Nine Elms to Pimlico Bridge competition entry, London

The site of the bridge is located along the River Thames to connect Nine Elms Riverside (US Embassy / Embassy Gardens) to Pimlico Gardens. The bridge is intended to provide walk and cycle access between a number of popular destinations such as between the new US Embassy in Nine Elms, Victoria Station and Westminster Cathedral. To enable this crossing, it must span approximately 220m over The River Thames. PLA required that structure for the bridge could be introduced within 30m zones either side of the crossing but that a 150m navigation zone is left unobstructed of any supporting structure and is provided with a minimum of 10m free head clearance for boats. As the river banks are located at +5.00 AOD, the underside of the bridge must rise 5m to provide the 10m clear span in the central navigation zone. If the bridge is designed to cross perpendicular to the embankment, it would not have the necessary length to bridge the 5m drop in height with a shallow accessible ramp. It would end at 5m above the level of the embankment at both ends, therefore requiring lifts which can be cumbersome and time consuming and when out of service for repairs, they make the bridge completely inaccessible for a disabled user.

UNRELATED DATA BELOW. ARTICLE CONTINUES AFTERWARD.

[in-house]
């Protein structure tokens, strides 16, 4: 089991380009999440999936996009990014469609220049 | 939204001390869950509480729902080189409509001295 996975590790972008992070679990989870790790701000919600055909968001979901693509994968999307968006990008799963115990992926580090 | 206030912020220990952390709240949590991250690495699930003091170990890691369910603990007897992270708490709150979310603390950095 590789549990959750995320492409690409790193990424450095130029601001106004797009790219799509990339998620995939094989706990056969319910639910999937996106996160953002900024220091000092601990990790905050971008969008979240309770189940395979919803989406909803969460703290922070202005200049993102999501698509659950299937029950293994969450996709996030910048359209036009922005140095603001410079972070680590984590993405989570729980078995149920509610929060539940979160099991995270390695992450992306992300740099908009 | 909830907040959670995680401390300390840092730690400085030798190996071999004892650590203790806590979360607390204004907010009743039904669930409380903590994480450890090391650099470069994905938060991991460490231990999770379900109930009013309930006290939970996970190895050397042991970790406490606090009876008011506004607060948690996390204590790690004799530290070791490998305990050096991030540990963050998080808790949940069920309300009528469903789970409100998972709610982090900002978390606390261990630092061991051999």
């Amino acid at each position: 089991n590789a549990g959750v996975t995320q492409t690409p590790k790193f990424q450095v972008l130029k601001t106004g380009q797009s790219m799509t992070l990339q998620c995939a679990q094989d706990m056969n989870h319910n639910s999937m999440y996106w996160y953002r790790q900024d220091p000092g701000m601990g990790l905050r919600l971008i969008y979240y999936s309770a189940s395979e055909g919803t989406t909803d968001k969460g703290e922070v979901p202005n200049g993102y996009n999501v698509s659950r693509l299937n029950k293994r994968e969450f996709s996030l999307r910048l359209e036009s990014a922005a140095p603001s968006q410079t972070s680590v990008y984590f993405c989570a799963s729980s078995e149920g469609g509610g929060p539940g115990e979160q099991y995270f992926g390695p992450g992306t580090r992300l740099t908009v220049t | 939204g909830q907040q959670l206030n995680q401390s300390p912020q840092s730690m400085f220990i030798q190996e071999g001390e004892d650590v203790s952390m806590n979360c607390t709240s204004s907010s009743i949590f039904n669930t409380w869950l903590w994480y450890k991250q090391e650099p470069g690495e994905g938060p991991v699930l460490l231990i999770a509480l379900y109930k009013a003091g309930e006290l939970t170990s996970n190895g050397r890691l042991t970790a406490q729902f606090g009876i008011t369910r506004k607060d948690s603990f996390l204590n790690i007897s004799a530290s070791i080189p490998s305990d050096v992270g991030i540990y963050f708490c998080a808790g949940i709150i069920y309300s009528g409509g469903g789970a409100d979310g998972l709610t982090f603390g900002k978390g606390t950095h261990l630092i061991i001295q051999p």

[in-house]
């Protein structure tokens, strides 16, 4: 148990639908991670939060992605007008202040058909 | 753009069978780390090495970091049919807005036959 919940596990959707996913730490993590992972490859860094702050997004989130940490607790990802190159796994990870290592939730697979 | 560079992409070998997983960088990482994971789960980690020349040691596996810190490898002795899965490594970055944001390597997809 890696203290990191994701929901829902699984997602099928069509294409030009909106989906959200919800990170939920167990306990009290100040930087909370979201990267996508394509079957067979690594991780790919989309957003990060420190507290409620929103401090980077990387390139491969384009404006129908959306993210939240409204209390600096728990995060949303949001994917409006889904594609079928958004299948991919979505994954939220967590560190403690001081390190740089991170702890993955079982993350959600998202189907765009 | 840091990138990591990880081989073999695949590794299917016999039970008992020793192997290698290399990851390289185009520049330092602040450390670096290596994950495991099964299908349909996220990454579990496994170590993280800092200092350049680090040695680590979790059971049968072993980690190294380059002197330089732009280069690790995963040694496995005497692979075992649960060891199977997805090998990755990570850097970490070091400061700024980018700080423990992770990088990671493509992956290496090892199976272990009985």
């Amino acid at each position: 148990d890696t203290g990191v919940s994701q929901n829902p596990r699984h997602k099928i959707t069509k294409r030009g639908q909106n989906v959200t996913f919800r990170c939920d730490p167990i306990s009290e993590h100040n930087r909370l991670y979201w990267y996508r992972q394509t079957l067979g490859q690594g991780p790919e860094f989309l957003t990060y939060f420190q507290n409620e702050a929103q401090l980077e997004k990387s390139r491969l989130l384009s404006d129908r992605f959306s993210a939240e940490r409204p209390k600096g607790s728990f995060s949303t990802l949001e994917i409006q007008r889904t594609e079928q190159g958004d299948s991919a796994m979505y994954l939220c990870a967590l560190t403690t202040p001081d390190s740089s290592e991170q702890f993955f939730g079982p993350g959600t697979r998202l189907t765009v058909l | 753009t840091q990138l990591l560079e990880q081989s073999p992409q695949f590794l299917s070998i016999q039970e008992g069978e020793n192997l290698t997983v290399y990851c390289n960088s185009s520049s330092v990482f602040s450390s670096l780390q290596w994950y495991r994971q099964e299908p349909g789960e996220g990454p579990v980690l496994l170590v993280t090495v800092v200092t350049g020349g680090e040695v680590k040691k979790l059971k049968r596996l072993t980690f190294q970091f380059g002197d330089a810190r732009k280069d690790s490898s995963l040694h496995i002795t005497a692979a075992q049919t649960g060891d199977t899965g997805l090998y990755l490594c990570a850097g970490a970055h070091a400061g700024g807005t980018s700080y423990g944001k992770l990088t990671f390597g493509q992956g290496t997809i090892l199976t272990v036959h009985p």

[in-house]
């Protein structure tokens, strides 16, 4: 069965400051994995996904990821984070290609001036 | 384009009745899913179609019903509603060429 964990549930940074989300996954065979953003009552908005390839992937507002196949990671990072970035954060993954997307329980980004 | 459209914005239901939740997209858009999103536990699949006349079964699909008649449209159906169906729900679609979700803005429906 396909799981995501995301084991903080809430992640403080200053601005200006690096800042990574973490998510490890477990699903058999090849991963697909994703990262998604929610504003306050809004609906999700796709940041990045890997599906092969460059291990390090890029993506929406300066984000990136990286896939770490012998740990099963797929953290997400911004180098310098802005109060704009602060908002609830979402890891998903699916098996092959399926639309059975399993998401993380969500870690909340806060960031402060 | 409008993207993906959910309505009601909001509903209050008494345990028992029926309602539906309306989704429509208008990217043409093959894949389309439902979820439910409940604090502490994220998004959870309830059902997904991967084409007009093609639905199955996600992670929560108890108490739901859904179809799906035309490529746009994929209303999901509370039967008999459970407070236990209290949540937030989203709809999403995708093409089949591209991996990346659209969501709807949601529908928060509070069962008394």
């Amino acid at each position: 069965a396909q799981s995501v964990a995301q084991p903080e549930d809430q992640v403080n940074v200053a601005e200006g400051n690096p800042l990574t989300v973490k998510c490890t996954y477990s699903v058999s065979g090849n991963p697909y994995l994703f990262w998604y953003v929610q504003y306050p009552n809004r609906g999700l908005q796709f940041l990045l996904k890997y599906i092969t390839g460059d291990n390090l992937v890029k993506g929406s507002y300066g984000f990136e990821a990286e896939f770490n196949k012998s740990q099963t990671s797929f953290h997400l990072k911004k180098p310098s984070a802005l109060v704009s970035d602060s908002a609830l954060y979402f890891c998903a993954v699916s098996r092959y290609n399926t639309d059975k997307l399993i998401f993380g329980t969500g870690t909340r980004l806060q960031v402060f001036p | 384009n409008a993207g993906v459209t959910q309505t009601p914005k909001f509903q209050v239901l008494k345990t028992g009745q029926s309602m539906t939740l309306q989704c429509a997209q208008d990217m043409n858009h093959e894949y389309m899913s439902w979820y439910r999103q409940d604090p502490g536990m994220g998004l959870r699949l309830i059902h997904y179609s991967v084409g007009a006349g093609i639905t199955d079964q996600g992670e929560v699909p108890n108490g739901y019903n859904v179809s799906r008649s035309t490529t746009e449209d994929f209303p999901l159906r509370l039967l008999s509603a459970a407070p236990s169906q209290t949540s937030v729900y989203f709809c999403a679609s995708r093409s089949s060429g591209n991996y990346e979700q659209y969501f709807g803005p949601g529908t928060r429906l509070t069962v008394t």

The proposal aims to create a bridge crossing that is step ‐ free, without the use of lifts‐ for pedestrians and cyclists and uses the manner of movement of pedestrians and cyclists as the basis for the structure and aesthetic expression of the bridge. It is designed to cross the first 30m zone beyond the embankment diagonally to acquire a longer length compared with a straight crossing in order to provide the 10m headroom clearance over the 150m wide navigation zone. At this point, the bridge changes orientation to the opposite direction and continues as a 1 in 21 straight crossing to centre of the crossing. When the bridge reaches its apex at 17m A.O.D., a height which is determined for structural reasons, it is mirrored to connect to the embankment on the other side. This design enables step ‐free crossings over the river that take 1.8 minutes for cyclists and 5.75 minutes for pedestrians at average speeds. From the perspective of a cyclist the bridge eliminates the need for a cumbersome and time consuming journey up a lift and down on the other side.

From the perspective of pedestrians, the bridge is accessible by all users. Wheelchair users do not have to ride separately to bicycle users or a family member. Therefore, everyone can enjoy crossing the bridge with the same level of freedom.

Structure - Bollinger + Grohmann

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